The juvenile justice system is an important partner in referring potential participants to the YouthBuild program, providing support and guidance for YouthBuild participants with court involvement, and assisting in the reporting of recidivism rates among YouthBuild participants. Some YouthBuild participants may be placed in the program as a form of alternative sentencing or for re-entry services. In these instances, police, parole and probation, detention and juvenile correction facilities, judges, and social workers will be critically important partners for creating a safety net to prevent recidivism and ensure attachment to the community.

Faith-based and community organizations can be valuable partners in the YouthBuild program. These organizations may provide a variety of grant services, such as case management, mentoring, and English as a Second Language (ESL) courses, and other comprehensive supportive services, when appropriate, for YouthBuild participants.

In situations where these partnerships are not supported with letters of commitment, the applicants should, at a minimum, demonstrate that the potential partner was contacted and provided a sufficient opportunity for response. It is suggested that applicants use registered mail to demonstrate such efforts.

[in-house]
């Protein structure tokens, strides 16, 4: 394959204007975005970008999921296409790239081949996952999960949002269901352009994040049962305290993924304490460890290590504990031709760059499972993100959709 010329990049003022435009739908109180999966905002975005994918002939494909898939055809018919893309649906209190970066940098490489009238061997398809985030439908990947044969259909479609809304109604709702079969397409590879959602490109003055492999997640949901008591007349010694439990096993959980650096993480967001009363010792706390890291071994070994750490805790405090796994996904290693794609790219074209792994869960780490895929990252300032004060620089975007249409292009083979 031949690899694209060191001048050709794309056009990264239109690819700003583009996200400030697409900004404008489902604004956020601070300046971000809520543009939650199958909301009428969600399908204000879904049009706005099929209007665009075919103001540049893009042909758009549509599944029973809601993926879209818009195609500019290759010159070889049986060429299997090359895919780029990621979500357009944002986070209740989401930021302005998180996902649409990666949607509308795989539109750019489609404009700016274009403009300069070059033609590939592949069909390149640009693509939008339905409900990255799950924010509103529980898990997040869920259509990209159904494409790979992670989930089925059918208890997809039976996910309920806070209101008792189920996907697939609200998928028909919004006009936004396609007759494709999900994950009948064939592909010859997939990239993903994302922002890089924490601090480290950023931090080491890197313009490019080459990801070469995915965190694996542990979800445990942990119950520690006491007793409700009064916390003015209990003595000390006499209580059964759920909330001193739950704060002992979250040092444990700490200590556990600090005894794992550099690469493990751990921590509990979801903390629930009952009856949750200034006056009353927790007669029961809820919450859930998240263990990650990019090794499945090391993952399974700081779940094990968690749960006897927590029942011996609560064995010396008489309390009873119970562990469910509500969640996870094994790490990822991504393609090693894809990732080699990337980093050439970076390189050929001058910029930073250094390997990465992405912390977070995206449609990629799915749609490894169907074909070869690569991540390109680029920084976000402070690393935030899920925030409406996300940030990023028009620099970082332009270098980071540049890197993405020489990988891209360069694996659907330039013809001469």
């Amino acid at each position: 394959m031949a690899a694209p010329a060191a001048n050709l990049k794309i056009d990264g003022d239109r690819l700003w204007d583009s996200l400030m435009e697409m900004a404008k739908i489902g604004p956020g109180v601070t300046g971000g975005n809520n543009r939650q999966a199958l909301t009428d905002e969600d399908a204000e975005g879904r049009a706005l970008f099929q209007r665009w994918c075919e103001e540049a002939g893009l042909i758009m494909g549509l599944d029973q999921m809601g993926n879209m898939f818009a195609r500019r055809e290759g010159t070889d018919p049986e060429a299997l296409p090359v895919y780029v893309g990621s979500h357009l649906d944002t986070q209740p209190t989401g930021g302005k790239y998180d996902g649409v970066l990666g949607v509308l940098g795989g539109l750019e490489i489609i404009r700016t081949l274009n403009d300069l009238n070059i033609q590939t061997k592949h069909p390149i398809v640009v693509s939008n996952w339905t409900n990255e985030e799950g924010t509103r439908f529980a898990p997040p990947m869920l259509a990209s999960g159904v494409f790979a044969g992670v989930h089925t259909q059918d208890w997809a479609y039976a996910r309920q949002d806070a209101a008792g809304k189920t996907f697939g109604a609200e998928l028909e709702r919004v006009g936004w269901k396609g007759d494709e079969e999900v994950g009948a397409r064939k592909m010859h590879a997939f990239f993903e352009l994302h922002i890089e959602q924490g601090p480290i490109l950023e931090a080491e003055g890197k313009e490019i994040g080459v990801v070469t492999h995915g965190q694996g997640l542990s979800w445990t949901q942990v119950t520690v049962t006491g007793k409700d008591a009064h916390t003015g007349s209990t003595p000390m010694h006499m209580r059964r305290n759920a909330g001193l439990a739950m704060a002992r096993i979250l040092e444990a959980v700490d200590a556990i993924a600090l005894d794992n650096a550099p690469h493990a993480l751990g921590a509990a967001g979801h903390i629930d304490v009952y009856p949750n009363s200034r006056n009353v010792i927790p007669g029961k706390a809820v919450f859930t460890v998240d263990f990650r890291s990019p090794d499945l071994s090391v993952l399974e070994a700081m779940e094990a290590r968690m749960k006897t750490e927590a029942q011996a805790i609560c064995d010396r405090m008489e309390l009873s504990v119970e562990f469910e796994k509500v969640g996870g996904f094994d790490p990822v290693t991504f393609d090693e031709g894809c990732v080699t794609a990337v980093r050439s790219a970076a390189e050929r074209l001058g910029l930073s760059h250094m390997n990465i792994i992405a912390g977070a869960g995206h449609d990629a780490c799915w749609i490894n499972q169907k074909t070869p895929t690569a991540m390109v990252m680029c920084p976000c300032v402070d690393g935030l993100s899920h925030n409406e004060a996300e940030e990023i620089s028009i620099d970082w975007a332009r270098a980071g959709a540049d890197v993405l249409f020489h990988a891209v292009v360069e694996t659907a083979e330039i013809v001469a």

What If Two or More Organizations Submit Separate Applications To Serve the Same Urban or Rural Community?

If more than one proposal to serve the same urban or rural community is rated highly, ETA will consider whether the urban or rural community is large enough to support more than one project.

Can a National or Regional Organization Apply To Serve Multiple Urban or Rural Communities?

Yes, but a separate application must be submitted for each metropolitan area that the organization proposes to serve. The organization must demonstrate that it has an existing presence in each urban or rural community for which it is applying. Single proposals applying to serve multiple urban and rural areas will not be considered. If submitting multiple applications to serve various localities, applicants are encouraged to evaluate each community on its own merits and ensure that each proposal supports the unique characteristics of the community and the participants that it will be serving. A single application may cross community boundaries.

What Is the Definition of “Low-Income” Family for the Purposes of Program Eligibility?

The definition of “low-income family” is taken directly from the United States Housing Act of 1937 (42 U.S.C. 1437a(b)(2)) which states: